A Better Approach to Passive Microphone Splitting While there are clear technical advantages to active microphone splitting, operational considerations dictate the use of passive splitting of microphones in most sound reinforcement applications. Modern microphones generally require a load impedance greater than 1,000 ohms, and performance often degrades significantly with heavier loading. Since mix desk input impedances rarely exceed 1,500 ohms, passive splitting utilizing 1:1 turns ratio transformers can seriously degrade microphone performance when driving two or more mix desks. Transformers designed to operate in stepdown mode solve this problem and offer other benefits. This paper reviews current practice, studies stepdown-mode splitting, and reommends that mix desks be designed with higher input impedances and that microphones be designed to work with lower impedance loads. Preprint Number: 6338 Convention: 118 (May 2005) Authors: Jim Brown, Bill Whitlock
Testing for Radio-Frequency Common Impedance Coupling (the "Pin 1 Problem") in Microphones and Other Audio Equipment The author has shown that a primary cause of VHF and UHF interference to professional condenser microphones is inadequate termination within the microphone of the shield of the microphone's output wiring, a fault commonly known as the pin 1 problem. Tests using only audio frequency test signals generally fail to expose susceptibility to radio frequency (RF) interference. Simple RF tests for pin 1 problems in microphones and other audio equipment are described that correlate well with EMI observed in the field. Preprint Number: 5897 Convention: 115 (September 2003) Author: Jim Brown
A Novel Method of Testing for Susceptibility of Audio Equipment to Interference from Medium and High Frequency Radio Transmitters The author has shown that radio frequency (RF) current flowing on the shield of balanced audio wiring will be converted to a differential signal on the balanced pair by a cable-related mechanism commonly known as Shield-Current-Induced Noise. This paper investigates the susceptibility of audio input and output circuits to differential signals in the 200 kHz - 2 MHz range, with some work extending to 300 MHz. Simple laboratory test methods are described, equipment is tested, and results are presented. Laboratory data are correlated with EMI observed in the field. Preprint Number: 5898 Convention: 115 (September 2003) Author: Jim Brown
Pin 1 Revisited Neil Muncy called our attention to the Pin 1 problem (the improper termination of the shield of audio wiring to the circuit board rather than to the shielding enclosure) in his classic 1994 paper, reprinted in the June 1995 Journal of the AES. When he wrote his paper, most commercially available audio gear had pin 1 problems. It was, indeed, difficult to find equipment without it -- even the most prestigeous consoles had serious pin 1 problems! Over the next decade, the better manufacturers redesigned their products to correct their mistake, but sadly, many have not done so. This is the first installment of a two-part article published in the SynAudCon Newsletter.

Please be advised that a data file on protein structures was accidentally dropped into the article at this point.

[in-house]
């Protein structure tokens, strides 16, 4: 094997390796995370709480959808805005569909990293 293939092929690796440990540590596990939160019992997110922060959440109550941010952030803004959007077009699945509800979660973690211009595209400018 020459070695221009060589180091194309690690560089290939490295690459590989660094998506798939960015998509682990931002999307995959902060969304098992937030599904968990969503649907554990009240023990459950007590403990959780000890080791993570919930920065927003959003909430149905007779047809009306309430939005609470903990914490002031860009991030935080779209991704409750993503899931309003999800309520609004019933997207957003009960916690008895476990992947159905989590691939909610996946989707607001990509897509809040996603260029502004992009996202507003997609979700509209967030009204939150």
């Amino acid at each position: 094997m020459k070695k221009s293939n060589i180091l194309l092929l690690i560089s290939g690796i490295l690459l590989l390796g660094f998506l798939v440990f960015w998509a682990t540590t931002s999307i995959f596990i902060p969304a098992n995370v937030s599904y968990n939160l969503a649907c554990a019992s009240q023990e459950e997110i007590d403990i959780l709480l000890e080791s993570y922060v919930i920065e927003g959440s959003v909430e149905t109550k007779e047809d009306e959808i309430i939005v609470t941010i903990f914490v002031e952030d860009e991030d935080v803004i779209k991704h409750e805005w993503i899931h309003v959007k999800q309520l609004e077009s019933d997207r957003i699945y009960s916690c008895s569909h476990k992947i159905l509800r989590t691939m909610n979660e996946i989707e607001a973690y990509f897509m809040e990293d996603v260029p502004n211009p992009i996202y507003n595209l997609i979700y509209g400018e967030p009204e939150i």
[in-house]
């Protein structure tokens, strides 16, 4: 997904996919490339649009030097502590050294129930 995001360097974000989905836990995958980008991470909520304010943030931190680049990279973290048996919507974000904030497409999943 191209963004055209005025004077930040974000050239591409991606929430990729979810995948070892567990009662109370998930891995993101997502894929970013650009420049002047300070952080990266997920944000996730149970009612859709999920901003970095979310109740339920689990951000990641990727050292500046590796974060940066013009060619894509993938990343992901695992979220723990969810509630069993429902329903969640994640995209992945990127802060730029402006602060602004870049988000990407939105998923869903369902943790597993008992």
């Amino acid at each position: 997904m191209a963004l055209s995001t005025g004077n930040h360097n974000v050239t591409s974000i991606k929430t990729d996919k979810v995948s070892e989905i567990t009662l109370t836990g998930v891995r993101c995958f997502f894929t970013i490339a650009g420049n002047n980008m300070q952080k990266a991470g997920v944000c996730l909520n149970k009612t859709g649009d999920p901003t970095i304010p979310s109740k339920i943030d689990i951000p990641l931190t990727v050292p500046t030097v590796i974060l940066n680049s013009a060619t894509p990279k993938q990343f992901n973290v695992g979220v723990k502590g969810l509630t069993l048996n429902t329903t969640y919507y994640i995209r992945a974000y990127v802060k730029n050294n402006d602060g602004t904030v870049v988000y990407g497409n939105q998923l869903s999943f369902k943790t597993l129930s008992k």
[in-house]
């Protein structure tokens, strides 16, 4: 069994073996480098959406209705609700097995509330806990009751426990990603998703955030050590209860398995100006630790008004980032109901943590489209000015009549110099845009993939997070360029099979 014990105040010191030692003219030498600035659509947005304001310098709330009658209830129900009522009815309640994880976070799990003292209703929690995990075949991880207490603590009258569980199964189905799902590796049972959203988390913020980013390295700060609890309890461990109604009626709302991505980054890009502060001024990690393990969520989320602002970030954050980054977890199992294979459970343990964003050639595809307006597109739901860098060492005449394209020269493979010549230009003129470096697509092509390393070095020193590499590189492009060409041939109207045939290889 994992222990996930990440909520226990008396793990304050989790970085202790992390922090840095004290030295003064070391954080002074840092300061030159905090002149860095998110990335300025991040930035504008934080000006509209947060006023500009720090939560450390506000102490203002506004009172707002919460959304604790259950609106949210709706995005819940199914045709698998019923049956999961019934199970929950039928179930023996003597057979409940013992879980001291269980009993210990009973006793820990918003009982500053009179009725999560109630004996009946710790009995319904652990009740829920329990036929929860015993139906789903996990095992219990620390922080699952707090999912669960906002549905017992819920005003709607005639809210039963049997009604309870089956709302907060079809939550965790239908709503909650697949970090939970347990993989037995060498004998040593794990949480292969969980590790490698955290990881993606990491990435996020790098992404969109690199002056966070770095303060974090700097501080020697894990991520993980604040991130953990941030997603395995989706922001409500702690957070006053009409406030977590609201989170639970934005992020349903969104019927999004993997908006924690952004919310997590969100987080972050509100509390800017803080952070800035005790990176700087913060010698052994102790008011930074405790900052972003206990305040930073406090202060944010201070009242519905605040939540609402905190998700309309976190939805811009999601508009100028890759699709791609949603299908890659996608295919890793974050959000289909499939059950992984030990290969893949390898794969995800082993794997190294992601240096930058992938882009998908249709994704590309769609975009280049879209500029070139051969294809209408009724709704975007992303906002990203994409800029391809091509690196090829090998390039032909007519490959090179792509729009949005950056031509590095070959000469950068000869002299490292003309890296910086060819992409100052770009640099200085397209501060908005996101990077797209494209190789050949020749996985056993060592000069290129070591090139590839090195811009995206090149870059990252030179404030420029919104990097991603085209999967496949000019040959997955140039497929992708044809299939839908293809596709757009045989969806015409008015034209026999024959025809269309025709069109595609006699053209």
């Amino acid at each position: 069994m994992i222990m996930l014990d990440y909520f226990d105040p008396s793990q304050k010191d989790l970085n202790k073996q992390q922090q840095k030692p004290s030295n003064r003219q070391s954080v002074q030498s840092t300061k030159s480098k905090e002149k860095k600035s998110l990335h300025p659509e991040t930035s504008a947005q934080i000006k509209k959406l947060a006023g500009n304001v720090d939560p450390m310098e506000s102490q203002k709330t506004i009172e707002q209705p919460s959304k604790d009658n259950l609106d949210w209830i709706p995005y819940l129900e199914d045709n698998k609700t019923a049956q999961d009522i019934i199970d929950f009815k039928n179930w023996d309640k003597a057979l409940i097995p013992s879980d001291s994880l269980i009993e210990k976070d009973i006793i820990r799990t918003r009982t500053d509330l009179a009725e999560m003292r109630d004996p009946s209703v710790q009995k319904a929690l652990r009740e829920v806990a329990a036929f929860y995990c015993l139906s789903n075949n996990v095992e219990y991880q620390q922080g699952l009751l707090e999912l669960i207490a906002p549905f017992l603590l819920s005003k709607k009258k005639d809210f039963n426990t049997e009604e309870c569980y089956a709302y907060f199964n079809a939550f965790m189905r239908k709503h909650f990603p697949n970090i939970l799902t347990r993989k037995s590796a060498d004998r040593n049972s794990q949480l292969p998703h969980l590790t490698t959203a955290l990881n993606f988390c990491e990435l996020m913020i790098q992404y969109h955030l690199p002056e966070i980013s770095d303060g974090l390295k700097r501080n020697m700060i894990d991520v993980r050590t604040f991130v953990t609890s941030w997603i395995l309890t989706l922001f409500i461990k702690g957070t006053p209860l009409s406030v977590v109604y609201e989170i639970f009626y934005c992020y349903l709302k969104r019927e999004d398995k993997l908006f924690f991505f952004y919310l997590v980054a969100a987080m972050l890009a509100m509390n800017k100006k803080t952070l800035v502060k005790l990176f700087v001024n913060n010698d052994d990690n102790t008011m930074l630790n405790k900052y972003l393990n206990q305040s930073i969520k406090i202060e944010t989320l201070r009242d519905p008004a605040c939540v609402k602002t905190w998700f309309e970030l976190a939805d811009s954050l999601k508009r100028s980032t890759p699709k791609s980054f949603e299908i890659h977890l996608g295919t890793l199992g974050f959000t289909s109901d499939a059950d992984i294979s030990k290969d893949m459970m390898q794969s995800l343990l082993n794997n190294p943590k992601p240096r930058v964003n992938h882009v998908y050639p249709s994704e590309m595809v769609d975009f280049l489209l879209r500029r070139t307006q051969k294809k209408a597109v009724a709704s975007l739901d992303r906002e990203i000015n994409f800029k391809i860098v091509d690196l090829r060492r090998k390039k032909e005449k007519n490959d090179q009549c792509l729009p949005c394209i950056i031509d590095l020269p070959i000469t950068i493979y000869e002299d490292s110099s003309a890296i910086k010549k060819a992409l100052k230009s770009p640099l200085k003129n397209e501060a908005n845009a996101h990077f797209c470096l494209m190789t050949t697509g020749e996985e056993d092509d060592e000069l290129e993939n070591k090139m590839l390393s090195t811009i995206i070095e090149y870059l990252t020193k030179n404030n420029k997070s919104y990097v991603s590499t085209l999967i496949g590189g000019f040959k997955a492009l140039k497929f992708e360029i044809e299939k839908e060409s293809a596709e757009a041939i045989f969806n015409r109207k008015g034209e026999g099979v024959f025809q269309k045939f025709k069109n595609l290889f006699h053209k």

Pin 1 Revisited -- Part 2 This is the second installment of a two-part article published in the SynAudCon Newsletter.
Understanding How Ferrites Can Prevent and Eliminate RF Interference to Audio Systems This applications note has been significantly revised and expanded since its first posting earlier this year. Even if you've read the earlier version, you should get this one. It has also been turned into an AES Paper for the New York convention in October 2005.
RF Susceptibility of Condenser Microphones Many modern condenser microphones have problems in the presence of strong VHF and UHF transmitters, like FM and TV broadcast stations, 2-way radios, and cell phones. This is an article published in the SynAudCon Newsletter. You can download a much longer and more detailed AES paper that David Josephson and I wrote in 2003 from the AES website.
Shield-Current-Induced Noise - Part 1 Current flowing on the shield of balanced audio cables will be converted to differential mode voltage on the signal pair by imperfections in cable construction. This is Part One of a series about this matter that I wrote for the SynAudCon Newsletter.
Shield-Current-Induced Noise - Part 2 This is Part Two of a two-part article published in the SynAudCon Newsletter. It also includes recommendations for the termination of audio cables.
Radio Frequency Susceptibility of Capacitor Microphones Neil Muncy has shown that improper termination of shield wiring, commonly called the pin 1 problem, couples noise currents flowing on a cable shield into audio circuitry through common impedance coupling. This paper examines the susceptibility of modern microphones, describes a simple test to find problems, and offers simple solutions. Preprint Number: 5720 Convention: 114 (February 2003) Authors: Jim Brown, David Josephson